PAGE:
While retailers recognise the interest created by Intel's Pentium III launch, most report that the tills weren't exactly ringing up a sales storm on the first weekend.
As is usually the case with the early stages of any product's life cycle, stock of the branded systems with the new processors was proving a little difficult to put in front of the potential buyers attracted by the launch.
Ted Johnson, national hardware computer coordinator at Harvey Norman, said it will only be advertising three models in a national TV, radio and press campaign it plans to start this week. He wanted at least five but couldn't get guaranteed stock.
"IBM have two models but they are delayed and won't be available until the middle of this month," Johnson said. "Compaq have one model for us at this stage and HP have two models. Overall we are so far offering five models, starting at $4500, but will only be advertising three."
At the coalface, the stock problem was more evident, according to Gary Wheelhouse, Harvey Norman computer proprietor at Sydney's Moore Park superstore.
"This sort of product is ideally suited to the market around here," Wheelhouse said. "The latest and greatest PC technology is definitely in our kill zone, but for us it is a matter of scrounging around for stock. We had demonstration models and some limited stock to sell, but not the ideal amount."
Wheelhouse added that he had pre-orders to fill and that he could have sold more systems on launch weekend if he had had a better range of price-points.
"Based on the fact that there was limited stock, it was relatively successful. We had a lot of people come through the store to have a look and we sold more than 10 systems.
"To get into the double digits on the first weekend was a pretty strong performance. There is a definite 'wow' factor involved in the product, but it will really only come into its own when prices come down and more PIII-enabled Web sites and software products start to appear," Wheelhouse said.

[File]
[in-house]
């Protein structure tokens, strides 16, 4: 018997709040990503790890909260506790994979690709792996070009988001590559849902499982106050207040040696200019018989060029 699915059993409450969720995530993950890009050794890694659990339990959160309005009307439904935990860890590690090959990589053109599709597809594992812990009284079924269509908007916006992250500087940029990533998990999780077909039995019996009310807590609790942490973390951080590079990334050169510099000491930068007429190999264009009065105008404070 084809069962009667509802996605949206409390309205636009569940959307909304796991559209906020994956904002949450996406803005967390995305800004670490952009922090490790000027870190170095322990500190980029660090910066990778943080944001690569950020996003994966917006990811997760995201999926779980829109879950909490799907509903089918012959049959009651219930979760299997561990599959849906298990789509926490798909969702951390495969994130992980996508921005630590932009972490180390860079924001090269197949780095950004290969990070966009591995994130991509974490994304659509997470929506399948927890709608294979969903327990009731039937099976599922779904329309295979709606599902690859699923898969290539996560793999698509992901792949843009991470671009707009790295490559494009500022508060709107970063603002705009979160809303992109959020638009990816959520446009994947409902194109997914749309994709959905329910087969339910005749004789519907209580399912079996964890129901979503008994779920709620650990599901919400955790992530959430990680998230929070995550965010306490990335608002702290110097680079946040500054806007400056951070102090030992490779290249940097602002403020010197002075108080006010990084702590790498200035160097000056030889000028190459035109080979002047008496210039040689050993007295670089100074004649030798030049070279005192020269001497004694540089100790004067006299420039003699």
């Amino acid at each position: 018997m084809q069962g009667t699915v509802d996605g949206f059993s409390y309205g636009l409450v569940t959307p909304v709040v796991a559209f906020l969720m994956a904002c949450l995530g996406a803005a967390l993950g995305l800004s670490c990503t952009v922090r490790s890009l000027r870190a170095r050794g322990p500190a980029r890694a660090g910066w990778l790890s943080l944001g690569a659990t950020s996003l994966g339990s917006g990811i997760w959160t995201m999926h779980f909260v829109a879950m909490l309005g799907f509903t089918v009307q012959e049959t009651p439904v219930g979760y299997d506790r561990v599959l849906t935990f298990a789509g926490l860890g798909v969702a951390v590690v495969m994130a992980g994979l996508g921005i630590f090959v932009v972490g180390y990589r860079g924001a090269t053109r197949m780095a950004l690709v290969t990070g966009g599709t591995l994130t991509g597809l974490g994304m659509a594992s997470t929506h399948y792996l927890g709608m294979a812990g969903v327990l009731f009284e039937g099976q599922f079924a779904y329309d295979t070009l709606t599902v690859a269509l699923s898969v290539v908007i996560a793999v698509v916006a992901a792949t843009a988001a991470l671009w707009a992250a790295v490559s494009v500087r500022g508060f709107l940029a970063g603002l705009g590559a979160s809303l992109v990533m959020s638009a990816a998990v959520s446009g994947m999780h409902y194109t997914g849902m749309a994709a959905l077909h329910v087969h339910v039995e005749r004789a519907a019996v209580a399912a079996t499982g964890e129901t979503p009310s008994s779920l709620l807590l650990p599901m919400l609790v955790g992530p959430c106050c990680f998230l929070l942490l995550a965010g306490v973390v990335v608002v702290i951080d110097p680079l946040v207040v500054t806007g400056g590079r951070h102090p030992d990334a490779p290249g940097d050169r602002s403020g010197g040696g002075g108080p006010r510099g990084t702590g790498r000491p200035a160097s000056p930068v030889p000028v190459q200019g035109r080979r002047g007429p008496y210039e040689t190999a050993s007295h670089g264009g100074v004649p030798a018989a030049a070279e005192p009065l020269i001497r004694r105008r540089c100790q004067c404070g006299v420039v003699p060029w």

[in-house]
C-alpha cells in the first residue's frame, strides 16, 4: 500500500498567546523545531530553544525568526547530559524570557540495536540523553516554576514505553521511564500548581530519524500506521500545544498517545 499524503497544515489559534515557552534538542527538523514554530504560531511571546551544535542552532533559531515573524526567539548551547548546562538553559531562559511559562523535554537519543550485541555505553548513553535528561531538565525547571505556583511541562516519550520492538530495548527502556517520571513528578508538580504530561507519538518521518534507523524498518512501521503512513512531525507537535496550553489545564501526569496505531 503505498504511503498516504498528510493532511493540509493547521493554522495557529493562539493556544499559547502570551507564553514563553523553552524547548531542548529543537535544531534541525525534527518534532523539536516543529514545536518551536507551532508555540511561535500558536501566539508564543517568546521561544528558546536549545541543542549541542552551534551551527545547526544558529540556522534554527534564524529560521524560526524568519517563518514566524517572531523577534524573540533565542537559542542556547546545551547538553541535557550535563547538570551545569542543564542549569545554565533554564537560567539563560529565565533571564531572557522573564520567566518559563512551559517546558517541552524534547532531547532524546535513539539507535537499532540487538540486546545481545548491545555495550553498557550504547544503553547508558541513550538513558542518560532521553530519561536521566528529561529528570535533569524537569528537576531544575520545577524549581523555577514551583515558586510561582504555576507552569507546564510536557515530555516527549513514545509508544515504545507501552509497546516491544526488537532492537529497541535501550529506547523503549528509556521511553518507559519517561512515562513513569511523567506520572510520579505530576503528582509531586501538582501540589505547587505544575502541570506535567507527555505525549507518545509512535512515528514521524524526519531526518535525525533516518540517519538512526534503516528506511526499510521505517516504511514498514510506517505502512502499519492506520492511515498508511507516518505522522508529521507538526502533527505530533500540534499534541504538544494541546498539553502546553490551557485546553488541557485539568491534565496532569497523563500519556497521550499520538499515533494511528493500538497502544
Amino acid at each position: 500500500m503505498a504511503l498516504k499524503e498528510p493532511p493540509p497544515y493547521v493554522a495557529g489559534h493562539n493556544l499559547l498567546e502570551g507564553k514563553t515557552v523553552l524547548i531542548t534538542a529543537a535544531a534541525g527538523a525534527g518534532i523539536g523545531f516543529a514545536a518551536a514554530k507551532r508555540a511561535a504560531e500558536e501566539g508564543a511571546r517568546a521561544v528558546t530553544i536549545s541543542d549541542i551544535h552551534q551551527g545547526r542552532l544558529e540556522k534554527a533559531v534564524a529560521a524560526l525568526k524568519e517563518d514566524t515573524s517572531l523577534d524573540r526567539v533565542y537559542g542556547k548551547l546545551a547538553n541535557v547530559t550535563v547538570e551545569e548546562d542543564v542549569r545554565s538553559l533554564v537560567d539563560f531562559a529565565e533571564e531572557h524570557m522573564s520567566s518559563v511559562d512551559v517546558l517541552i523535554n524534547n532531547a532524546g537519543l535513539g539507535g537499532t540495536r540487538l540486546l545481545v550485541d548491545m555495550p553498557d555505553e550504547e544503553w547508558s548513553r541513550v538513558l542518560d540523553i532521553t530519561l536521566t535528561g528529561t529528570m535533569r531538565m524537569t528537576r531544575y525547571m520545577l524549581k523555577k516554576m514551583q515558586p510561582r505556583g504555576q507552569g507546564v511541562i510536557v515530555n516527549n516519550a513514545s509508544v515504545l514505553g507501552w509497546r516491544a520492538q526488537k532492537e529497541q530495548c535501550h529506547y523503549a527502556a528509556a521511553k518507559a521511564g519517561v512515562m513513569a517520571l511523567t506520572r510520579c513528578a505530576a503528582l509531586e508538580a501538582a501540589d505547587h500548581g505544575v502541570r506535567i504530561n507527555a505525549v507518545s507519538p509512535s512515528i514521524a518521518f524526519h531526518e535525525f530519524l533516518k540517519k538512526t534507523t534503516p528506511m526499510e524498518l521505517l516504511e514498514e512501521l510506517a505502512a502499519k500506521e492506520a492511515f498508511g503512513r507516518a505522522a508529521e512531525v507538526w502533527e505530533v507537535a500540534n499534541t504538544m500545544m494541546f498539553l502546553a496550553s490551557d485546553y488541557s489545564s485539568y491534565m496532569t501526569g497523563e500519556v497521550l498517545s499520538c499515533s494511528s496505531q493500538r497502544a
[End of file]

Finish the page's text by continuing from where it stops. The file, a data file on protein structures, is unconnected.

Don Sparks, computer product manager for Victorian-based electronics and computers retailer Clive Peters, said the in-store demonstrations it took part in would have been much better if stock had been available.
"We couldn't get any machines in time for the launch, and are keen to get some systems on the shelf," Sparks said.
"We weren't overwhelmed with pre-orders, but we did get a lot of interest from customers during the demonstrations. There is clearly some potential in the product."
As a computer upgrade, Pentium III systems are seen as a great opportunity for the rental finance industry. Ned Montarello, managing director, RentSmart, said any system with an entry price of around $4500 and a "must have factor" will bring rental agreements into play.
"We had a very active day yesterday," Montarello said of the Tuesday following the launch. "There was definitely a component of Pentium III sales in that spike. We were expecting this month to be down a bit, but yesterday's exceptional result is making us think otherwise," he added.
Dick Smith Electronics was another to partake in the Intel demos. "The Pentium III demonstrations in our Powerhouses were very successful. It created a lot of interest amongst our customers," a DSE spokesperson said.
Peter Dansie, store network manager at Grace Bros' Sydney city superstore, also had no stock of the brand names they will be selling. Intel ran nine sessions which attracted about 20 people to each and there was a high level of interest, Dansie said.
"There was a positive response from a number of people. The staff have been trained on the PIII and we are confident it will do well."
Intel's extensive in-store demonstrations kicked off over the February 27-28 weekend and will continue across the country through March at a broad range of computer retail outlets.